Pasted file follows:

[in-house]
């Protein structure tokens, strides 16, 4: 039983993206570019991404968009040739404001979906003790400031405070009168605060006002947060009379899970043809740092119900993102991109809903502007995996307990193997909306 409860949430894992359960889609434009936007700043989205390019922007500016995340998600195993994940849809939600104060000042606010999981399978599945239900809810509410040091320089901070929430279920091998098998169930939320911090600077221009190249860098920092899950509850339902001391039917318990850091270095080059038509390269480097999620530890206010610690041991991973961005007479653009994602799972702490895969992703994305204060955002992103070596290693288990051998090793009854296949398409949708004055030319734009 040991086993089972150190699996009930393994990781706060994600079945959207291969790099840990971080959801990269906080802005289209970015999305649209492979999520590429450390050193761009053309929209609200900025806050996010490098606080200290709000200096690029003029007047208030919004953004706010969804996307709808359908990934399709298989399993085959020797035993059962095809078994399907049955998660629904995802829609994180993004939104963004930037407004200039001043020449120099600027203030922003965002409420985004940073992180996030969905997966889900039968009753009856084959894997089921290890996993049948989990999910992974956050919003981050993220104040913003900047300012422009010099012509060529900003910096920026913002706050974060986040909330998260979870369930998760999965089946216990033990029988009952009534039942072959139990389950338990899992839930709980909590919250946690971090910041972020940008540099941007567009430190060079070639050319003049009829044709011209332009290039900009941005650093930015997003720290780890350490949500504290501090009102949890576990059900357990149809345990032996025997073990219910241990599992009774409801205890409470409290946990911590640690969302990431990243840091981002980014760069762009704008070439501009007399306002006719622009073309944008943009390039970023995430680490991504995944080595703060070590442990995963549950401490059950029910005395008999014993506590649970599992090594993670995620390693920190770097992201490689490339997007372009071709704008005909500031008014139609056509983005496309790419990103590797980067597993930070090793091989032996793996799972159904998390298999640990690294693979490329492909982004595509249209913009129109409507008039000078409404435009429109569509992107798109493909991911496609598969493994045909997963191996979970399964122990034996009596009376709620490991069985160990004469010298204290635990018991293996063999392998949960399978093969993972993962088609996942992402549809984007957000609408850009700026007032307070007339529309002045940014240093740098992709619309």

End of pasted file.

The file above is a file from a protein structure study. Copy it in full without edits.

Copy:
[in-house]
């Protein structure tokens, strides 16, 4: 039983993206570019991404968009040739404001979906003790400031405070009168605060006002947060009379899970043809740092119900993102991109809903502007995996307990193997909306 409860949430894992359960889609434009936007700043989205390019922007500016995340998600195993994940849809939600104060000042606010999981399978599945239900809810509410040091320089901070929430279920091998098998169930939320911090600077221009190249860098920092899950509850339902001391039917318990850091270095080059038509390269480097999620530890206010610690041991991973961005007479653009994602799972702490895969992703994305204060955002992103070596290693288990051998090793009854296949398409949708004055030319734009 040991086993089972150190699996009930393994990781706060994600079945959207291969790099840990971080959801990269906080802005289209970015999305649209492979999520590429450390050193761009053309929209609200900025806050996010490098606080200290709000200096690029003029007047208030919004953004706010969804996307709808359908990934399709298989399993085959020797035993059962095809078994399907049955998660629904995802829609994180993004939104963004930037407004200039001043020449120099600027203030922003965002409420985004940073992180996030969905997966889900039968009753009856084959894997089921290890996993049948989990999910992974956050919003981050993220104040913003900047300012422009010099012509060529900003910096920026913002706050974060986040909330998260979870369930998760999965089946216990033990029988009952009534039942072959139990389950338990899992839930709980909590919250946690971090910041972020940008540099941007567009430190060079070639050319003049009829044709011209332009290039900009941005650093930015997003720290780890350490949500504290501090009102949890576990059900357990149809345990032996025997073990219910241990599992009774409801205890409470409290946990911590640690969302990431990243840091981002980014760069762009704008070439501009007399306002006719622009073309944008943009390039970023995430680490991504995944080595703060070590442990995963549950401490059950029910005395008999014993506590649970599992090594993670995620390693920190770097992201490689490339997007372009071709704008005909500031008014139609056509983005496309790419990103590797980067597993930070090793091989032996793996799972159904998390298999640990690294693979490329492909982004595509249209913009129109409507008039000078409404435009429109569509992107798109493909991911496609598969493994045909997963191996979970399964122990034996009596009376709620490991069985160990004469010298204290635990018991293996063999392998949960399978093969993972993962088609996942992402549809984007957000609408850009700026007032307070007339529309002045940014240093740098992709619309």